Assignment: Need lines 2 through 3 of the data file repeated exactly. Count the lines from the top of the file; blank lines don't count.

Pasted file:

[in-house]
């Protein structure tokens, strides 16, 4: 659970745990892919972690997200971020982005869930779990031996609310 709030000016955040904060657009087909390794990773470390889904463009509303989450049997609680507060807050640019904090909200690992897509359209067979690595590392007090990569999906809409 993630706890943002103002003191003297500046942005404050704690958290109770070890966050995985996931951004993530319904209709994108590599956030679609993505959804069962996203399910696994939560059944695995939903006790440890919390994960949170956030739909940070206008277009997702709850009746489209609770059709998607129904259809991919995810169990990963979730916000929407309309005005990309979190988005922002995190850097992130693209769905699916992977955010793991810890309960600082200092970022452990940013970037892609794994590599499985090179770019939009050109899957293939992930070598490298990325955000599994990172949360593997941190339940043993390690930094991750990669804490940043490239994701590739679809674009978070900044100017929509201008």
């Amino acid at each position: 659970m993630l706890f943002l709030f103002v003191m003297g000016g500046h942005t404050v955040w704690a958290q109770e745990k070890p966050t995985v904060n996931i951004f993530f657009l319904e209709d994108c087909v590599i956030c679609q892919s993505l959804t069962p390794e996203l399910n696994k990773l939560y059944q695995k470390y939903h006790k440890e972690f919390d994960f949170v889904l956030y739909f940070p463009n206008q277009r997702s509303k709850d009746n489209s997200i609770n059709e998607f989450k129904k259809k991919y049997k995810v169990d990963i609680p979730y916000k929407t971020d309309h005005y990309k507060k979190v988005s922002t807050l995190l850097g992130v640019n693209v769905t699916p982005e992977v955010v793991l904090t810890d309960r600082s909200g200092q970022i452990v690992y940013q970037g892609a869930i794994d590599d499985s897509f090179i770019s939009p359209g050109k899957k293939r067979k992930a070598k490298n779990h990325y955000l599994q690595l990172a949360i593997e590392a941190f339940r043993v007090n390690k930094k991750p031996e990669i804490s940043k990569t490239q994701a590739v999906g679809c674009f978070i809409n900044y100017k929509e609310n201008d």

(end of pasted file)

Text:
């Protein structure tokens, strides 16, 4: 659970745990892919972690997200971020982005869930779990031996609310 709030000016955040904060657009087909390794990773470390889904463009509303989450049997609680507060807050640019904090909200690992897509359209067979690595590392007090990569999906809409 993630706890943002103002003191003297500046942005404050704690958290109770070890966050995985996931951004993530319904209709994108590599956030679609993505959804069962996203399910696994939560059944695995939903006790440890919390994960949170956030739909940070206008277009997702709850009746489209609770059709998607129904259809991919995810169990990963979730916000929407309309005005990309979190988005922002995190850097992130693209769905699916992977955010793991810890309960600082200092970022452990940013970037892609794994590599499985090179770019939009050109899957293939992930070598490298990325955000599994990172949360593997941190339940043993390690930094991750990669804490940043490239994701590739679809674009978070900044100017929509201008």
């Amino acid at each position: 659970m993630l706890f943002l709030f103002v003191m003297g000016g500046h942005t404050v955040w704690a958290q109770e745990k070890p966050t995985v904060n996931i951004f993530f657009l319904e209709d994108c087909v590599i956030c679609q892919s993505l959804t069962p390794e996203l399910n696994k990773l939560y059944q695995k470390y939903h006790k440890e972690f919390d994960f949170v889904l956030y739909f940070p463009n206008q277009r997702s509303k709850d009746n489209s997200i609770n059709e998607f989450k129904k259809k991919y049997k995810v169990d990963i609680p979730y916000k929407t971020d309309h005005y990309k507060k979190v988005s922002t807050l995190l850097g992130v640019n693209v769905t699916p982005e992977v955010v793991l904090t810890d309960r600082s909200g200092q970022i452990v690992y940013q970037g892609a869930i794994d590599d499985s897509f090179i770019s939009p359209g050109k899957k293939r067979k992930a070598k490298n779990h990325y955000l599994q690595l990172a949360i593997e590392a941190f339940r043993v007090n390690k930094k991750p031996e990669i804490s940043k990569t490239q994701a590739v999906g679809c674009f978070i809409n900044y100017k929509e609310n201008d």